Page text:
103-yr-old among vets honored in Pangasinan | Inquirer News
Close  

103-yr-old among vets honored in Pangasinan

BONIFACIO Agacer, 103, is considered to be the oldest war veteran in Pangasinan. From fighting Japanese forces during the second world war, Agacer is now fighting poverty and a declining health as he says he wants to live to be 107 years old. CONTRIBUTED PHOTO

LINGAYEN, Pangasinan—From his rickety bed in his shanty in Barangay (village) Salud in Natividad town, World War II veteran Bonifacio Agacer, 103, is still fighting.

But this time, his fight is no longer against the Japanese Imperial Army that invaded the country in 1941 but against poverty and age that have slowly consumed him.

ADVERTISEMENT

“I’m fighting to live until I’m 107 [years old],” said Agacer in a taped interview.

Agacer, the oldest of the 759 war veterans in Pangasinan, was honored along with other veterans, most of them aging and ailing, during the 7th Veterans’ Day celebration here on Thursday.

FEATURED STORIES

The event coincided with the 69th anniversary of the Lingayen Gulf Landings, the day in 1945 when American Gen. Douglas MacArthur and the Allied Forces landed on the shores of the Lingayen Gulf, eventually liberating Luzon from the Japanese.

Australian Ambassador to the Philippines Bill Tweddell, Philippine Veterans Affairs

Office Administrator Ernesto Carolina and Returned Services League of Australia president James Curtis-Smith led the wreath-laying ceremony at the Veterans’ Memorial Park here.

Oldest surviving veteran

Agacer’s son, Mariano, 80, a farmer, said he wanted his father to attend the ceremony but he could no longer move without assistance.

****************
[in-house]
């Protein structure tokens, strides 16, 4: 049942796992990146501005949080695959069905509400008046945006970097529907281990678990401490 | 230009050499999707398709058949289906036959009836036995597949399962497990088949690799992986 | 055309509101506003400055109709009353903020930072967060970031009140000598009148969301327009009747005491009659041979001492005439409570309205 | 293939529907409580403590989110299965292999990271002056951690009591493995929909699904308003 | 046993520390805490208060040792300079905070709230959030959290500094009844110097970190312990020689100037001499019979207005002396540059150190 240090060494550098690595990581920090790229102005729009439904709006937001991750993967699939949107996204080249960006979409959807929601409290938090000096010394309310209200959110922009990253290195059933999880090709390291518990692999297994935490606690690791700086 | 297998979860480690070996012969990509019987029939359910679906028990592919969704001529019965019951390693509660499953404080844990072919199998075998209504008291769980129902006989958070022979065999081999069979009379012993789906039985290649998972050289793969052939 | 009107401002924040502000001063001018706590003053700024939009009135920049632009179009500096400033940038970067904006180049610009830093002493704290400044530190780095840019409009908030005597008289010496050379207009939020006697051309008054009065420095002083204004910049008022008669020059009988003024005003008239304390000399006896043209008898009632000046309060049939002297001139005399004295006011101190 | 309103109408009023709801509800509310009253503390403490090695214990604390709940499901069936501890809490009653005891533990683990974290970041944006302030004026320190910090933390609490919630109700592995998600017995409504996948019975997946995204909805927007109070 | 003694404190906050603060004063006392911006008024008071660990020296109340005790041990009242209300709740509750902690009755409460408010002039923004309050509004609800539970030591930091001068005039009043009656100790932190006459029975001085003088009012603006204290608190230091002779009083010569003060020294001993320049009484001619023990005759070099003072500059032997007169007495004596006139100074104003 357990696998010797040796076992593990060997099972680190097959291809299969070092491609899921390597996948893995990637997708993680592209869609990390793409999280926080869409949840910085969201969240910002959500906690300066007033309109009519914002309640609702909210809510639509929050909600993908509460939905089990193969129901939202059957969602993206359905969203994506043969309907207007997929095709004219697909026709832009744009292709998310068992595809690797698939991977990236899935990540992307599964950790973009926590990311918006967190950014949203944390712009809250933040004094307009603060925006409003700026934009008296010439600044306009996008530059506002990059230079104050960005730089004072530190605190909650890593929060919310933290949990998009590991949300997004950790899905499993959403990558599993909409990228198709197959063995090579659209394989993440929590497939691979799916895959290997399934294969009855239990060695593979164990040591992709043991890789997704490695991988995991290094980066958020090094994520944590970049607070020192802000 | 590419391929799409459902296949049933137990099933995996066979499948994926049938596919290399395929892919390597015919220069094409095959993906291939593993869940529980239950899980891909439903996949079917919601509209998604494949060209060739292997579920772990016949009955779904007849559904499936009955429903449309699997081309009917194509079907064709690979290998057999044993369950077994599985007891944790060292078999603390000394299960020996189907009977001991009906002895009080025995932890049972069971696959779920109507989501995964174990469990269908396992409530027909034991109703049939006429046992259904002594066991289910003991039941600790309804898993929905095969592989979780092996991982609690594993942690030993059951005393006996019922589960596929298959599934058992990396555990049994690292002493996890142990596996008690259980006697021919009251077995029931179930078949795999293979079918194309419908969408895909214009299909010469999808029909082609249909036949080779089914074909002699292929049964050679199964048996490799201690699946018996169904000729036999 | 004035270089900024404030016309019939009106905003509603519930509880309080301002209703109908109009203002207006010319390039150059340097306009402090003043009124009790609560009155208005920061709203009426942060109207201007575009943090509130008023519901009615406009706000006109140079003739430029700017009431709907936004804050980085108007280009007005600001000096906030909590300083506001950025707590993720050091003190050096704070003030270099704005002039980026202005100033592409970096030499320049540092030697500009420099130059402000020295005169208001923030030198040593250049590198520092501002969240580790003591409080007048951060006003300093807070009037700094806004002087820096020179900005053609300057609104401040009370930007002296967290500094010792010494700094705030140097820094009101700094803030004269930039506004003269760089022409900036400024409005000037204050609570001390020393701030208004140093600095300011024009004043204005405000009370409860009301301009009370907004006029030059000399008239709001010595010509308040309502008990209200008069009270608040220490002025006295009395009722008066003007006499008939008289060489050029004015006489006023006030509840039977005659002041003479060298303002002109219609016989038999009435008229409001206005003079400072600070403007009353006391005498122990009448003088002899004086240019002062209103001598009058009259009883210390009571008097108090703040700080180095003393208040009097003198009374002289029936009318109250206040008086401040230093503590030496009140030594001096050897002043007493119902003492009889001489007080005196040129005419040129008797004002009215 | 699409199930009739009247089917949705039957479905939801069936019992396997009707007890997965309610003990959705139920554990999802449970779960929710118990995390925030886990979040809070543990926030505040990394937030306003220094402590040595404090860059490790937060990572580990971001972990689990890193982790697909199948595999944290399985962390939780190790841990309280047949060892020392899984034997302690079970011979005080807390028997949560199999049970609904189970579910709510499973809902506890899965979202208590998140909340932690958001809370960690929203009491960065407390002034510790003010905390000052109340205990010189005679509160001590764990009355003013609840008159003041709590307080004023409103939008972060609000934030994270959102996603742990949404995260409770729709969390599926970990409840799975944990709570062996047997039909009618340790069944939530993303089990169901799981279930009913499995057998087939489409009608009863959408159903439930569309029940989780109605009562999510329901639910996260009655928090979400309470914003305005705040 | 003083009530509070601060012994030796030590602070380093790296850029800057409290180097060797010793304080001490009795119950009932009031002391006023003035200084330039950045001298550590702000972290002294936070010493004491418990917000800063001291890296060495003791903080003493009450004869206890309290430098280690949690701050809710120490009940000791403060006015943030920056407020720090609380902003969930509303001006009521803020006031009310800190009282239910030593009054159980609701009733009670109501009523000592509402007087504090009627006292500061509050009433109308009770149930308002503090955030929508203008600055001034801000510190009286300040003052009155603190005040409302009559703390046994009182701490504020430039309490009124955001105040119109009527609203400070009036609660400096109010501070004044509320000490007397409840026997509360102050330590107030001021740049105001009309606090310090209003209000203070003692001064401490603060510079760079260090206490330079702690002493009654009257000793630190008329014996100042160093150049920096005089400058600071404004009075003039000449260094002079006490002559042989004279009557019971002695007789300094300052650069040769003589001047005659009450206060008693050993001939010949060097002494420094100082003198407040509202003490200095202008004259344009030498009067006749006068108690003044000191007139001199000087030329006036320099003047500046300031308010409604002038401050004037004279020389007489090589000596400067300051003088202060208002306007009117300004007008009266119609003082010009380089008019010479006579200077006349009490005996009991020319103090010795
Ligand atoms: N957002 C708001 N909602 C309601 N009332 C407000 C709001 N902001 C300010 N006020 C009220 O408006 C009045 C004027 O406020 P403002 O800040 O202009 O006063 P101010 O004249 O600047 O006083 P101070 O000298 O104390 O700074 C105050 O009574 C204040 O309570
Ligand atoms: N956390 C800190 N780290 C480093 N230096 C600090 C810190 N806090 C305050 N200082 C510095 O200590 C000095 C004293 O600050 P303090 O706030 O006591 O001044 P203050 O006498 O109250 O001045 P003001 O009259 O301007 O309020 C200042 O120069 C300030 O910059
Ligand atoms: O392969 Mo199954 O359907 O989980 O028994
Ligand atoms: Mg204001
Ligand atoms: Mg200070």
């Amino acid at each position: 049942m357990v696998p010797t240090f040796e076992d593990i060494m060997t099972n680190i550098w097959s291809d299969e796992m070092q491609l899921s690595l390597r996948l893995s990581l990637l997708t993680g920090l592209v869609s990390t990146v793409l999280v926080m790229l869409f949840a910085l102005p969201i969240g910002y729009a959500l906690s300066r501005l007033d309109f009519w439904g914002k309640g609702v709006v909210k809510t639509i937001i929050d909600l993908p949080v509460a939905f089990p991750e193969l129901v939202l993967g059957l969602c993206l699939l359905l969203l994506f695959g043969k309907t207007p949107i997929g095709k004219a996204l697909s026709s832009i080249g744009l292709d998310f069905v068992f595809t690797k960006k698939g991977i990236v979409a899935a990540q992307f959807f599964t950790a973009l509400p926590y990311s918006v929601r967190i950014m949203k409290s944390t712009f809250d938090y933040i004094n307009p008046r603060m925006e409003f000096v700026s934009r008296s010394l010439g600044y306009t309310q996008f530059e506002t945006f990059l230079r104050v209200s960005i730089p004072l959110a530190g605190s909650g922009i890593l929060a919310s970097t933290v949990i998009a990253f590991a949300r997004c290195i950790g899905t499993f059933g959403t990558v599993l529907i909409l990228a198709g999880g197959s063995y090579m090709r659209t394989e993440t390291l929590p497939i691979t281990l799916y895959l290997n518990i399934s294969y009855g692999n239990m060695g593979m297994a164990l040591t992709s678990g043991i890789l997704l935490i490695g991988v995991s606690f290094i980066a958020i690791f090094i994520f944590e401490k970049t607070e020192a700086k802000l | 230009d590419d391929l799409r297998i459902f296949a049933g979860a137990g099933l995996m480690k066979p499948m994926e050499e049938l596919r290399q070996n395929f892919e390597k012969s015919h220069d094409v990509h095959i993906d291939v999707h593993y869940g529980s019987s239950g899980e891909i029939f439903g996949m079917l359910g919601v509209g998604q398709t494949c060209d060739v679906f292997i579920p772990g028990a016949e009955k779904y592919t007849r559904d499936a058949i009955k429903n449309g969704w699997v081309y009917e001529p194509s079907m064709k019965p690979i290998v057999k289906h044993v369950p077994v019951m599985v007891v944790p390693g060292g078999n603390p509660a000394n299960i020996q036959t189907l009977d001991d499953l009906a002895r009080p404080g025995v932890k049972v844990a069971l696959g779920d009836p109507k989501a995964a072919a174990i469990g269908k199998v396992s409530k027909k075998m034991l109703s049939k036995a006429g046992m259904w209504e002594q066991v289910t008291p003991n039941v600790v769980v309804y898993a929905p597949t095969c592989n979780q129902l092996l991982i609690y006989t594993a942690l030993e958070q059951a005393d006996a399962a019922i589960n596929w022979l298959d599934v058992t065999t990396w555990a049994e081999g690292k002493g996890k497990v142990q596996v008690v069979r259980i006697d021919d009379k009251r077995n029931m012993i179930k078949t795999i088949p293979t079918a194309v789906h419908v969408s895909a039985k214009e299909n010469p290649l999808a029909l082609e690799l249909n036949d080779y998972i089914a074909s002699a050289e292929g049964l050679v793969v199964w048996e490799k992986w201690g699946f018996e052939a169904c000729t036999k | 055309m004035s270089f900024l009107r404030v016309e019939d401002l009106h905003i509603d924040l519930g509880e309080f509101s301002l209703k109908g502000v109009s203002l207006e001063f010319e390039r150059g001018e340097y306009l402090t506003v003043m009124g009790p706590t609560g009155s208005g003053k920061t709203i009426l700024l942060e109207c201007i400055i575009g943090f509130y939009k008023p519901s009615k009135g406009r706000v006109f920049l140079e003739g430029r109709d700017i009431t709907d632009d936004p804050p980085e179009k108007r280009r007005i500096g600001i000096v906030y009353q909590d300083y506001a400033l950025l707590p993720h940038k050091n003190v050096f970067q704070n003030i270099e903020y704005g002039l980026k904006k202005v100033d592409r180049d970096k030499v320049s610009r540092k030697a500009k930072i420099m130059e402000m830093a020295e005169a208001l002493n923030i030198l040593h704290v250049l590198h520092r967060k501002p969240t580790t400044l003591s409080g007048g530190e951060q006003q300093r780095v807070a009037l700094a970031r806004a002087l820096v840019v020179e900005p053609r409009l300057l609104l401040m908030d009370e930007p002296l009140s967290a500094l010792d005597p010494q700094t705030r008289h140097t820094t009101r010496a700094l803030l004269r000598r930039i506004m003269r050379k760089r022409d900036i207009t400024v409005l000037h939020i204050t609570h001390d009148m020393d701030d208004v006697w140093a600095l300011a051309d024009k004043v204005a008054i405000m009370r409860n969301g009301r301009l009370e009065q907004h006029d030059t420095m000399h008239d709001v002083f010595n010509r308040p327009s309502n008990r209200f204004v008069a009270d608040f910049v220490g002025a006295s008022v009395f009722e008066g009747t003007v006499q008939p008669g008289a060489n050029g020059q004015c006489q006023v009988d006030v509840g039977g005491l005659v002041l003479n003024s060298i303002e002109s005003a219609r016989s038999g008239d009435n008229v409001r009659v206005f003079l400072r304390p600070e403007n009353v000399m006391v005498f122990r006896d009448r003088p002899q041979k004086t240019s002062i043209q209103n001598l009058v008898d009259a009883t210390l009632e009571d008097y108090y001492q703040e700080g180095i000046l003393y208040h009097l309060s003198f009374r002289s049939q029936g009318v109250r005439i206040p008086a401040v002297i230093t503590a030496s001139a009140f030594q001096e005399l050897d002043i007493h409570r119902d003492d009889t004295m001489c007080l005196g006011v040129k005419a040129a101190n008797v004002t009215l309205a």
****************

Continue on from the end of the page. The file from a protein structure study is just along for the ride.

Mariano and his sister, Jovita Baroga, 70, also a farmer, instead attended the event, where they received, on behalf of their father, an award for the “Oldest Surviving Veteran.”

Agacer also received a certificate for free lifetime medical and diagnostic care services from the Provincial Health Office, a P20,000 cash gift and plaques of recognition.

ADVERTISEMENT

Stories of war

Mariano said his father, the only boy in a brood of four, joined the guerrilla movement when he was 33 after he was recruited by Col. Alfredo Balingao of neighboring Tayug town.

“He would tell us stories when we were children about his exploits during the war,” said Mariano.

He said his father was part of a team that destroyed a bridge in eastern Pangasinan to prevent Japanese soldiers from reaching the Caraballo Mountains, where the guerrilla fighters were hiding.

“He told us that he walked 12 kilometers barefoot to bring water and food supplies to the guerrilla camp,” Mariano said.

After the war, Agacer was conferred the rank of private by the Philippine Army and was recognized as a war hero. He continued farming in the village, which is at the foot of the Caraballo Mountains.

Letters

“There was a time when we received letters from the United States Embassy. But we understood nothing, so we just ignored them,” Mariano said, adding that his father finished only the fourth grade.

In 2000, Mariano said his father received a lump sum of P80,000 from the government. After that, he began receiving P6,700 in monthly pension, which was barely enough for his medical needs and daily subsistence.

“My sister and I are the ones taking care of him,” said Mariano.

Agacer has since lost his strength and has difficulty speaking and recognizing people, even his own children.

‘He told us that he walked 12 kilometers barefoot to bring water and food supplies to the guerrilla camp…’

Subscribe to our daily newsletter

By providing an email address. I agree to the Terms of Use and acknowledge that I have read the Privacy Policy.
Read Next
Don't miss out on the latest news and information.

Subscribe to INQUIRER PLUS to get access to The Philippine Daily Inquirer & other 70+ titles, share up to 5 gadgets, listen to the news, download as early as 4am & share articles on social media. Call 896 6000.

TAGS: News, Regions, World War II veterans
For feedback, complaints, or inquiries, contact us.

Subscribe to our daily newsletter

By providing an email address. I agree to the Terms of Use and
acknowledge that I have read the Privacy Policy.



© Copyright 1997-2021 INQUIRER.net | All Rights Reserved

We use cookies to ensure you get the best experience on our website. By continuing, you are agreeing to our use of cookies. To find out more, please click this link.